For years and years, we and other dentists have been drilling into not only your teeth, but your heads, that flossing is one of the most important steps of your morning or nightly routines. That flossing is crucial in the prevention of gingivitis and gum disease. That if you don’t floss every single day of your life, all of your teeth will fall out by the age of 30!!! Whatever you heard, one thing was certain: flossing was just as important as brushing your teeth… which might not be as true as we once believed.

You may have heard about all the hubbub late last year: flossing might be ineffective. It started out when the Departments of Agriculture and Health and Human Services did not mention flossing in one of their reports on dietary guidelines for Americans. A short time after that, the Associated Press released an article called, “Medical benefits of dental floss unproven” in which it suggested that there is only weak evidence for flossing’s effectiveness.

The article called attention to the fact that all of the evidence that people have been basing their beliefs on used outdated methods and tested on too few people for a only a short amount of time. Basically, the AP cracked open a case that was thought to be tightly sealed for generations. The phrase “Don’t forget to floss!” has been so ingrained in the dentistry vernacular that it has become the punchline of several jokes in movies and TV shows.

So what now? Do you just give up flossing?

…Well, not to sound like a cheesy joke, but we still say, “Don’t forget to floss!”

These reports are merely saying that there is no positive evidence towards flossing to indicate its drastic effectiveness, but there is also no negative evidence. Dentists have no good reason NOT to tell you to floss and, really, it couldn’t hurt! In fact, it can still be beneficial in the removal of bacteria and food debris. The American Dental Hygienists Association has responded to any naysayers by offering their support for flossing done “with proper technique.” But what does that exactly mean?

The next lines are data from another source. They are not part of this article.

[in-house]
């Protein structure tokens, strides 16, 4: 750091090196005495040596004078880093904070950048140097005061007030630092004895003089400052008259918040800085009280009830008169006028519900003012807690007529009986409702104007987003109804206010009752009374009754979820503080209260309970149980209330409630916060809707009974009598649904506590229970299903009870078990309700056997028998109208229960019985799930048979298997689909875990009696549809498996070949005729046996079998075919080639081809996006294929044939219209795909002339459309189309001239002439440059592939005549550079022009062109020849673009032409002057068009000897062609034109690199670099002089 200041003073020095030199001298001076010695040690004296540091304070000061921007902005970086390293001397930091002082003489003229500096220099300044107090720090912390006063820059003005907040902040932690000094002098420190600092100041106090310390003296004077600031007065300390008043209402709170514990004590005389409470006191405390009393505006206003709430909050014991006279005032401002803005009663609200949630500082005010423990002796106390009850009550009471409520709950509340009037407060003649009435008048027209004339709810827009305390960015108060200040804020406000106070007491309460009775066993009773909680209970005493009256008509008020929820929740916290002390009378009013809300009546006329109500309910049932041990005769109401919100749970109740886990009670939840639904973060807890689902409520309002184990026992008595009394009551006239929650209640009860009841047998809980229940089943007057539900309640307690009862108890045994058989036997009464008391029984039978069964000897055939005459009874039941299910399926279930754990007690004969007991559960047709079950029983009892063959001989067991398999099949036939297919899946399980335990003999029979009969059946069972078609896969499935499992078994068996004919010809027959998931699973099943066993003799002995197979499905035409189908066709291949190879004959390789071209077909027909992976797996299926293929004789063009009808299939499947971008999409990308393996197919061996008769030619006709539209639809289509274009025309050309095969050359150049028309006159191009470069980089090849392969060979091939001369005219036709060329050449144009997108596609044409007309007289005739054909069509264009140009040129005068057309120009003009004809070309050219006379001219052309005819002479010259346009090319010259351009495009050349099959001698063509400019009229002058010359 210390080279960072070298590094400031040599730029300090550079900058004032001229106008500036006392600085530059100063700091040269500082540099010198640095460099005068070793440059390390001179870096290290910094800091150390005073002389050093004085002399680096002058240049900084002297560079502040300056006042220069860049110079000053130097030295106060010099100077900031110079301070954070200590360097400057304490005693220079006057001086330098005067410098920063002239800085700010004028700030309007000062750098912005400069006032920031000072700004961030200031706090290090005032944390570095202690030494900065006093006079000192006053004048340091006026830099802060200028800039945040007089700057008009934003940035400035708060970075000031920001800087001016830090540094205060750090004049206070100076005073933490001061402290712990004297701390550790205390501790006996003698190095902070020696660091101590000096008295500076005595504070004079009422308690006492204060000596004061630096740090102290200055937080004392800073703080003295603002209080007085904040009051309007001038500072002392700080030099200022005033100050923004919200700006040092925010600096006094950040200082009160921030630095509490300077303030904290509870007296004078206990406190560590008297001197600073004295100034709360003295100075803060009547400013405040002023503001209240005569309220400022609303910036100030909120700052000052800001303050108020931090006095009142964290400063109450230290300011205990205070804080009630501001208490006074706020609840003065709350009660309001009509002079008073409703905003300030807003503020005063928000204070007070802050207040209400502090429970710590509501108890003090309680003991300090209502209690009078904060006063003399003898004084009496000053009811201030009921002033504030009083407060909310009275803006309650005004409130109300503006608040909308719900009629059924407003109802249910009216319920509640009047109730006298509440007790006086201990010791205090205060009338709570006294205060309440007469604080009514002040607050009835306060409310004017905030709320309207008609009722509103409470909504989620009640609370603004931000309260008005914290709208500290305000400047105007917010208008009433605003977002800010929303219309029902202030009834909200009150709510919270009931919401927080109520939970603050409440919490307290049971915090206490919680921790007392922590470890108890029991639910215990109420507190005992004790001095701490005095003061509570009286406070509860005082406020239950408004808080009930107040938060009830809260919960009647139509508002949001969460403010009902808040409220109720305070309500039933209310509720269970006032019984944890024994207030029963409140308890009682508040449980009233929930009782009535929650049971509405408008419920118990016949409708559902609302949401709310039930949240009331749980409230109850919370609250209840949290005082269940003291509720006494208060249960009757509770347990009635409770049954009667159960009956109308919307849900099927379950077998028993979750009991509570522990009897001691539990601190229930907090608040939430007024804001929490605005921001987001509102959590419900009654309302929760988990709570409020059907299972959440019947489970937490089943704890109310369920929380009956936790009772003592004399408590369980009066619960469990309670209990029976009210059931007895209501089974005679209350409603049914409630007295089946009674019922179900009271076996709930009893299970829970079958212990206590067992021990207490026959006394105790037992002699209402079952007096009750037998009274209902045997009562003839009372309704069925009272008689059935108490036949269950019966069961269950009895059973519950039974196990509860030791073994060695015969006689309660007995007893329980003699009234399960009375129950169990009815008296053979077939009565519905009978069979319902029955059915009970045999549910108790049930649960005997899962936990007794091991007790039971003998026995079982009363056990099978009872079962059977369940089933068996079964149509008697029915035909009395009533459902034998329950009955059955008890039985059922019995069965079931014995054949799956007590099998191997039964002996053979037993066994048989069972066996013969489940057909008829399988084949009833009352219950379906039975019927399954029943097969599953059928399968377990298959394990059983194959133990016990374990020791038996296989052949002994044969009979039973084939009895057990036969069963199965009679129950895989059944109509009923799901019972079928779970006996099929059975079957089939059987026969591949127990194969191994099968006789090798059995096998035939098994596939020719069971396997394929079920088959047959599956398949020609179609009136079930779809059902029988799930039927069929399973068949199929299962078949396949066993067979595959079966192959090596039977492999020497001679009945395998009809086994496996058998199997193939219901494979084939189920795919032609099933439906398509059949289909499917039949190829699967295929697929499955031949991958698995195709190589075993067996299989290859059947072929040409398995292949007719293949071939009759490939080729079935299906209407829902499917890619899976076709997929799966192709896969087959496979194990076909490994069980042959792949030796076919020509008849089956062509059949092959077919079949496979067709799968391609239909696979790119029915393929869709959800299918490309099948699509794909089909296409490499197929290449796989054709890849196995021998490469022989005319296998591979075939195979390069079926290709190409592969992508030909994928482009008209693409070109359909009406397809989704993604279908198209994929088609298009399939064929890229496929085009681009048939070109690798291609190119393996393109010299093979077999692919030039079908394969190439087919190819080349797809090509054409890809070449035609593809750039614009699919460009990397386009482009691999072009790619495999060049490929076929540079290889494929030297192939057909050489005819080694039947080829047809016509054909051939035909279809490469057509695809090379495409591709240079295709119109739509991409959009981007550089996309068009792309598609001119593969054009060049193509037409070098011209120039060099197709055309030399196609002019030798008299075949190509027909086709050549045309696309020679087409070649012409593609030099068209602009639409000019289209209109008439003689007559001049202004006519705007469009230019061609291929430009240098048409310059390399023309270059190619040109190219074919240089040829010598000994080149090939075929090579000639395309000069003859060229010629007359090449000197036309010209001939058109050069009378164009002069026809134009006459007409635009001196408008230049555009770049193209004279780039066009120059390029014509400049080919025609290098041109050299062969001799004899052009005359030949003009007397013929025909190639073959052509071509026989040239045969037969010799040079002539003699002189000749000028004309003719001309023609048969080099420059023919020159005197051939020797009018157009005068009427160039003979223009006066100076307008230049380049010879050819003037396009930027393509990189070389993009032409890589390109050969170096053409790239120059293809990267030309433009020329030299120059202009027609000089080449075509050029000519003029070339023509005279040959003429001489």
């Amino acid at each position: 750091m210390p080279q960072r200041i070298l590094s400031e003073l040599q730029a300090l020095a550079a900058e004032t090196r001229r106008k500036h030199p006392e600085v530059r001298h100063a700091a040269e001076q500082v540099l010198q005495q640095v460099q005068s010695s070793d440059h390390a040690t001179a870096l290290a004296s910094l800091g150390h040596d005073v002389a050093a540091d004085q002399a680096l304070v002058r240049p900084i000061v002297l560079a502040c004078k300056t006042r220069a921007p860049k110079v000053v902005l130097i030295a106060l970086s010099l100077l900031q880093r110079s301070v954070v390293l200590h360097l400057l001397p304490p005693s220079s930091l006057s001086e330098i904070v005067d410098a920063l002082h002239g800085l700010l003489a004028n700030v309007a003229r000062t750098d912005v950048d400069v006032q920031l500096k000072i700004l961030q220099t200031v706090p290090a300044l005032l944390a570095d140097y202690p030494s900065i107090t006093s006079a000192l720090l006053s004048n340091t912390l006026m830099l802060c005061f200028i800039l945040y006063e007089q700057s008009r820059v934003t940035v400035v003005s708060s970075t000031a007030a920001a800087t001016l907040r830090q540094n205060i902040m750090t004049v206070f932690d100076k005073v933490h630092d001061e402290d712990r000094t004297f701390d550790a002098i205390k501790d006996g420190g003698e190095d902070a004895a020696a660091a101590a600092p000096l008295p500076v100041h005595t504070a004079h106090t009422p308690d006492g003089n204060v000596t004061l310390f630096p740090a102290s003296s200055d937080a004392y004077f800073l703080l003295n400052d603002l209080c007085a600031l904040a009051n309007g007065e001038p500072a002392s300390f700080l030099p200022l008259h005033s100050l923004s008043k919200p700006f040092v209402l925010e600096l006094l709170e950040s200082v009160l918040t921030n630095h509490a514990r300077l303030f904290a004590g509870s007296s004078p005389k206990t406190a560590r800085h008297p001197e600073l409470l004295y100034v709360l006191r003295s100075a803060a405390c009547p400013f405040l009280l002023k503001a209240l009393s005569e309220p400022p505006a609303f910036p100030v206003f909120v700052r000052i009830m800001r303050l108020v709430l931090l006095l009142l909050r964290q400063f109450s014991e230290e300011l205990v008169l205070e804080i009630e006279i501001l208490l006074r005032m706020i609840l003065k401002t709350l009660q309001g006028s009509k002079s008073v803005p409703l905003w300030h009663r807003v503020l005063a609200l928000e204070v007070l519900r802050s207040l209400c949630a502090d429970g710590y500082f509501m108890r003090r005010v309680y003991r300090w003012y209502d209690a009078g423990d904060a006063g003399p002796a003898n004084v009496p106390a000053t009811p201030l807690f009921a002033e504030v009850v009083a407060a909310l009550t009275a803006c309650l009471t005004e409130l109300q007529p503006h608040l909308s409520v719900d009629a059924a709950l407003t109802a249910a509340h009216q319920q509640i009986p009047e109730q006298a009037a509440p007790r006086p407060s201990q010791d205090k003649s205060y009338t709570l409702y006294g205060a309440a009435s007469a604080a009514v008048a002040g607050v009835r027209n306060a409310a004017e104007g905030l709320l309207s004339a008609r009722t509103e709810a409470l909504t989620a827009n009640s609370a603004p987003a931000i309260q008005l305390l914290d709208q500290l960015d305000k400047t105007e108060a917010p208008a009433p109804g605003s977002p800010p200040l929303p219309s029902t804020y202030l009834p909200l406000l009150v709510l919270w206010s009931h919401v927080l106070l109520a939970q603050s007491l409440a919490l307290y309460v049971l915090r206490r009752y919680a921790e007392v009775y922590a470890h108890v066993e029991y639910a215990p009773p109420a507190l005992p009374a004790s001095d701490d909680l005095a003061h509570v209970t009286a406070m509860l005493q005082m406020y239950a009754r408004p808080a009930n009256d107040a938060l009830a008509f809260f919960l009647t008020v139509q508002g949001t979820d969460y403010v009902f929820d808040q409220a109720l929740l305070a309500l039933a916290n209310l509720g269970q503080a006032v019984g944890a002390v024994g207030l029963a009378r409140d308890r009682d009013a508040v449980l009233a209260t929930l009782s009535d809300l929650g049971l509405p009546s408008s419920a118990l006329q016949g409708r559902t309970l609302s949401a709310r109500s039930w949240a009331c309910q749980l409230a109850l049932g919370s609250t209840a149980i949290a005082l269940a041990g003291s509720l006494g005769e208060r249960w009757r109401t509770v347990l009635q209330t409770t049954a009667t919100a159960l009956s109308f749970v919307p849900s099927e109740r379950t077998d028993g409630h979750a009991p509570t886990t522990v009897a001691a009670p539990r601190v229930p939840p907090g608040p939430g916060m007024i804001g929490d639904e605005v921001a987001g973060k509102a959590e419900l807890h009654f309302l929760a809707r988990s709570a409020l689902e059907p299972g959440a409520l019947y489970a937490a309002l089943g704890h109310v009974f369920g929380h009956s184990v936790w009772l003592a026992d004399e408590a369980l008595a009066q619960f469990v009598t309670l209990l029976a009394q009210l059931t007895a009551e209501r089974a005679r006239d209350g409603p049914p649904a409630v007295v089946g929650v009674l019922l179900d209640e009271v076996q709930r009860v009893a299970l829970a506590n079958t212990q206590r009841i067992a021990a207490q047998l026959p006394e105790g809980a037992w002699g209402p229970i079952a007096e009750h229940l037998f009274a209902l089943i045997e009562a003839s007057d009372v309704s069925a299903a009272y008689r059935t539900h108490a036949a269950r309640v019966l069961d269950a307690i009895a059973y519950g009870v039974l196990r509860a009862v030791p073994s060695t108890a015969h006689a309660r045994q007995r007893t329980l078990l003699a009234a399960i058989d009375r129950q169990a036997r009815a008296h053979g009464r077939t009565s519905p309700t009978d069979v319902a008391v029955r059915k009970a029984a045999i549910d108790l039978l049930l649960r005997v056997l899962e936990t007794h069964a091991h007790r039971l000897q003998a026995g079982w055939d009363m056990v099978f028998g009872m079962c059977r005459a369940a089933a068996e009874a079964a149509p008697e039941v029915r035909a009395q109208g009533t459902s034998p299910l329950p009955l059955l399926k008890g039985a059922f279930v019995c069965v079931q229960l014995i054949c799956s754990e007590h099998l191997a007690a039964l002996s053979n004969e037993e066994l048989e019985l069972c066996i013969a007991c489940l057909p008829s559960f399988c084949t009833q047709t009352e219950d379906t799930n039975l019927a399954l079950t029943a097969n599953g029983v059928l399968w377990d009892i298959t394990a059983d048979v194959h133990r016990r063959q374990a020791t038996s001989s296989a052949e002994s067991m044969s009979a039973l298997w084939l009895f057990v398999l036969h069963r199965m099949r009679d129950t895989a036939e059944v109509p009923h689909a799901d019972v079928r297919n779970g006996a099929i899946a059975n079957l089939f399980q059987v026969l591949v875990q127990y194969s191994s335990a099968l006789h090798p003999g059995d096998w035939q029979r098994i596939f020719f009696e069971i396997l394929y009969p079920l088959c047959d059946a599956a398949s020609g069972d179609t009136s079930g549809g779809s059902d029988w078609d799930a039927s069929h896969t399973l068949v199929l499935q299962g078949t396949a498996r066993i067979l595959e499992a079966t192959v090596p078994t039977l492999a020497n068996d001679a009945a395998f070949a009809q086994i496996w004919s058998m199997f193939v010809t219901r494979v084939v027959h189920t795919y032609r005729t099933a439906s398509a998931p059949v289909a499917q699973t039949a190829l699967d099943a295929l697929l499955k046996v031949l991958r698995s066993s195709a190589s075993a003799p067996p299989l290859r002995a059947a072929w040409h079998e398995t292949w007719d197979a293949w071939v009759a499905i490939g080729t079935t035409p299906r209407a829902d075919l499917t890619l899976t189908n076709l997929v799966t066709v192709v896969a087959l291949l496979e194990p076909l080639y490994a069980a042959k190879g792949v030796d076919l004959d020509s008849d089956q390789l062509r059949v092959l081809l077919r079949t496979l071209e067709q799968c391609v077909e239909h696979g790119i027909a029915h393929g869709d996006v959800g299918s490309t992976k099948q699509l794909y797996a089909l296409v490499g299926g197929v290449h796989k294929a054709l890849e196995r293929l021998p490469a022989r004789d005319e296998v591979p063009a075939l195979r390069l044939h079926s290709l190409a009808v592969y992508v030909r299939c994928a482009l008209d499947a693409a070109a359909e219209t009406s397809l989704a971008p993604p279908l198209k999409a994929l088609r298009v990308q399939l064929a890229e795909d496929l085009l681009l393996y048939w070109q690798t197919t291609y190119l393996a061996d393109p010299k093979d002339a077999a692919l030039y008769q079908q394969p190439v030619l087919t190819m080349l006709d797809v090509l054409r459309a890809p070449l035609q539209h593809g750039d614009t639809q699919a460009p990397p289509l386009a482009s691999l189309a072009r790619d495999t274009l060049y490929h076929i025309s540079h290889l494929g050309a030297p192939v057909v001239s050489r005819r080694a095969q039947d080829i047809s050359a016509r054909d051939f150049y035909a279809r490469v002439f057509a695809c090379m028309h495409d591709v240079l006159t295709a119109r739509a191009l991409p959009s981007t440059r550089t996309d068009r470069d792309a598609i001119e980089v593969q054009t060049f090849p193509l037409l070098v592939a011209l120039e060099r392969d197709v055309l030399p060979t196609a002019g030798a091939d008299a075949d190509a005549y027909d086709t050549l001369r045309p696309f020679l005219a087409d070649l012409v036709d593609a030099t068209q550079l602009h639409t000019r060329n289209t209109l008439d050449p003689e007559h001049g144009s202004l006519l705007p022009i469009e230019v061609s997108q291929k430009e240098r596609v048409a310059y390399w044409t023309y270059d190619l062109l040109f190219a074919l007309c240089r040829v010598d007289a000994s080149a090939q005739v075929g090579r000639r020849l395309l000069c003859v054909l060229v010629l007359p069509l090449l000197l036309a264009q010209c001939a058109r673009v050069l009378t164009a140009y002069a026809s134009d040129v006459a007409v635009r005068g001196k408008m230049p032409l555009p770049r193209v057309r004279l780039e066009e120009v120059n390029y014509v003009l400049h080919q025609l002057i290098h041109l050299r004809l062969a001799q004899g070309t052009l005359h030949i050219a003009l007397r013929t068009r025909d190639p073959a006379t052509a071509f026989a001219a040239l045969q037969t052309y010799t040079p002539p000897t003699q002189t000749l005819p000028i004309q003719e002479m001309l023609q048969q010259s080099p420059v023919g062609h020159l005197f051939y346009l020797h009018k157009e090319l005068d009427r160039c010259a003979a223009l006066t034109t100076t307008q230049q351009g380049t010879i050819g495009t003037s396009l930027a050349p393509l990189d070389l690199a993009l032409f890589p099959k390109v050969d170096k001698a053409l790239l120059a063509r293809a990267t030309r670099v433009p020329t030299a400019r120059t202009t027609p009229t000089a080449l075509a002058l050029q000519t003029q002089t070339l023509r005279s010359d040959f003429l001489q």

Never worry! We are here to tell you how to floss with the “proper technique” to get the job done effectively!

Flossing Tips:

  • Pull out around 18 inches of floss and wind it around whichever finger gives you the most control. Do this on both hands so that there is only a few inches of taut string in between fingers.
  • Slide the floss in between the teeth. Run it back and forth along each side of each tooth.
  • When you reach the gum, do NOT snap or force it in. Contour the floss into a c-shape, then gently slide it in between the gumline and tooth to remove any debris under the very edge of the gumline.
  • Repeat process for each tooth, making sure to use a clean piece of the floss each time.
  • Don’t forget to floss the backside of your teeth!

For more dental care tips, read some of our most popular blog posts below:

Immediate Tooth Pain Relief for Emergency Dental Care

Bleeding Gums: Why Do My Gums Bleed So Easily?

How Thumb Sucking Affects Teeth

Our knowledgeable dentists can answer any other questions you may have about flossing or gum disease and gingivitis. Schedule your appointment to see how you can have an overall healthy mouth–including in between teeth–today!